For years we’ve been told that the internet and new technology is stopping traditional face to face communication. Parents have been warned that if their kids spend too much time surfing the net and chatting on social networking sites they’ll become void of emotion. But new research by Dr. Paul J. Zak and Adam Penenberg, a contributing writer to Fast Company, blows all this out of the water and suggests that social networking connects with people’s feelings and emotions and is something that businesses shouldn’t ignore.
According to Dr. Zak’s research, oxytocin, the hormone we release when we are hugged, shown affection or generosity, can be linked to social networking. In a series of tests on Adam Penenberg, Dr. Zak’s research showed that when using social networking sites such as Twitter, the level of Penenberg’s oxytocin increased by 13.2% and stress hormones decreased. This suggests that Penenberg’s brain sees tweeting as directly interacting with people he cares for, has empathy for and, ultimately, trusts. With these results in mind, Penenberg proposes that online relationships can be as real as offline relationships as social networking may increase a person’s oxytocin level, which can heighten feelings of trust, empathy and generosity.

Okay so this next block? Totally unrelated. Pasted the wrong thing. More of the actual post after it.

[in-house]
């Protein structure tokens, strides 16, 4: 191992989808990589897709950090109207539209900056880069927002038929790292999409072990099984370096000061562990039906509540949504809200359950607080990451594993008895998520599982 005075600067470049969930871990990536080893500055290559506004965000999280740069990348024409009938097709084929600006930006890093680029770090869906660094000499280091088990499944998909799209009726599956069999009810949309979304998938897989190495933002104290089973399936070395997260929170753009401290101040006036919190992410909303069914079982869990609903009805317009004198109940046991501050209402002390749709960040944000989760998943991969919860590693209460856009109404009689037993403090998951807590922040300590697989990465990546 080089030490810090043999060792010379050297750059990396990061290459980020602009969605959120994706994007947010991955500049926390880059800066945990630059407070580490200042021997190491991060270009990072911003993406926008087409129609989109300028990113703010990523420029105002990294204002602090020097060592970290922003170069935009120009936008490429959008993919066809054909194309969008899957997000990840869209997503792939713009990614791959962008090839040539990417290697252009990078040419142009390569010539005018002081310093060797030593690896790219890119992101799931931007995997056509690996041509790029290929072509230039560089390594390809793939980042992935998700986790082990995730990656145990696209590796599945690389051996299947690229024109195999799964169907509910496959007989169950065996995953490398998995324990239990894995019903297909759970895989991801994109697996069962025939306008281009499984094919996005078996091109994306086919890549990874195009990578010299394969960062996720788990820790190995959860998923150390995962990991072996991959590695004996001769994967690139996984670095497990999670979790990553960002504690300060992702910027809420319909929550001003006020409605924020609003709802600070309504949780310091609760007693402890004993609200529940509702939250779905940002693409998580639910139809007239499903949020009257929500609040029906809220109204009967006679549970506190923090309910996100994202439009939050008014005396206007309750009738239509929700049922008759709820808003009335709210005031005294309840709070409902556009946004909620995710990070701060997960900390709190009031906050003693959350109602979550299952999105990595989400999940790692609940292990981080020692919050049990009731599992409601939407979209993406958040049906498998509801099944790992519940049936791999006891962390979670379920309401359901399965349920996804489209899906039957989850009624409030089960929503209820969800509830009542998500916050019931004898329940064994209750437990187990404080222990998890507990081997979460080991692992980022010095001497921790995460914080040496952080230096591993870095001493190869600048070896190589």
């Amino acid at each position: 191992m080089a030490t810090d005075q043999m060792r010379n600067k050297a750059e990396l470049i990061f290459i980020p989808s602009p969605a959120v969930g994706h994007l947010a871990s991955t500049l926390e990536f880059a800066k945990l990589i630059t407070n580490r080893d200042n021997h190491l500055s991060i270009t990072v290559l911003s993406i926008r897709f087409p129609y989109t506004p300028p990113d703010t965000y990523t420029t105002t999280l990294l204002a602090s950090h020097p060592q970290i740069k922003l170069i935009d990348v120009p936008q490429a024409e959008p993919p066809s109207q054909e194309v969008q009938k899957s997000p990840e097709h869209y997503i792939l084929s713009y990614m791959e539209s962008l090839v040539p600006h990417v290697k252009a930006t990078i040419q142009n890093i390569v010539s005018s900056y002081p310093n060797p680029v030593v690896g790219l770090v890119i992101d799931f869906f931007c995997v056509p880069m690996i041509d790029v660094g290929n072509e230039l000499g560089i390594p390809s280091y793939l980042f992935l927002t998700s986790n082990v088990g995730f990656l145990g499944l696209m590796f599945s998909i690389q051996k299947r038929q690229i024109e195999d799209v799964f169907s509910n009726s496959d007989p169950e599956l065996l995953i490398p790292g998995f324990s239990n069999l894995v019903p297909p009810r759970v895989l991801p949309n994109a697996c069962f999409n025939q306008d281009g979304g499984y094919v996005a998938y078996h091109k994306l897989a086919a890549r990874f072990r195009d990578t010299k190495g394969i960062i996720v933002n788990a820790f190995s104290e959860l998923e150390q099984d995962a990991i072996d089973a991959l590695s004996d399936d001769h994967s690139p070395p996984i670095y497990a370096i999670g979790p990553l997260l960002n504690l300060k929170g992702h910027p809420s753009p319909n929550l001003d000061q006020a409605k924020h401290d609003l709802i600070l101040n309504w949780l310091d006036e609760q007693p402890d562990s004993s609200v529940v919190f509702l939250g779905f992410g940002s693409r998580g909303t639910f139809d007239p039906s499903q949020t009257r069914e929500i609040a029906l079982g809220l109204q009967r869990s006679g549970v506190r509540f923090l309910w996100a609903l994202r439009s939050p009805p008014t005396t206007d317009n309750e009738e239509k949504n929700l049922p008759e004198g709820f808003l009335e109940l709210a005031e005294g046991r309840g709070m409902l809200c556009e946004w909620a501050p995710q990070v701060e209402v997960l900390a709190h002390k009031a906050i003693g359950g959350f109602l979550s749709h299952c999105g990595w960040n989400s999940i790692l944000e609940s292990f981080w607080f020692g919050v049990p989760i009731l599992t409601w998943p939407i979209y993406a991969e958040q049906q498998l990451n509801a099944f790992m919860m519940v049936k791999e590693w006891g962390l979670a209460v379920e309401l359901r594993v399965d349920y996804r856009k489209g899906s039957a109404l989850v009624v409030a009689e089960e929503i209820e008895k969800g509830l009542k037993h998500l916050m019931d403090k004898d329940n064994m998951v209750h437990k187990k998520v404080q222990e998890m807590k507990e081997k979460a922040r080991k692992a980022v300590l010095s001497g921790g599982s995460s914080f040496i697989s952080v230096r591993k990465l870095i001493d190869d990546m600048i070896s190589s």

So what does all this scientific talk mean for businesses trying to connect with the social consumer? Well, businesses should adopt a sense of persona and a character to help raise their profile online, connect with audiences and help earn a level of trust and empathy. Those responsible for setting strategies should understand digital sociology and psychology. The web works in the same way as human behaviour so this needs to be reflected in social media strategies.
- Social Networking Affects Brains Like Falling in Love (fastcompany.com)
- Once More, with Feeling: Making Sense of Social Media (briansolis.com)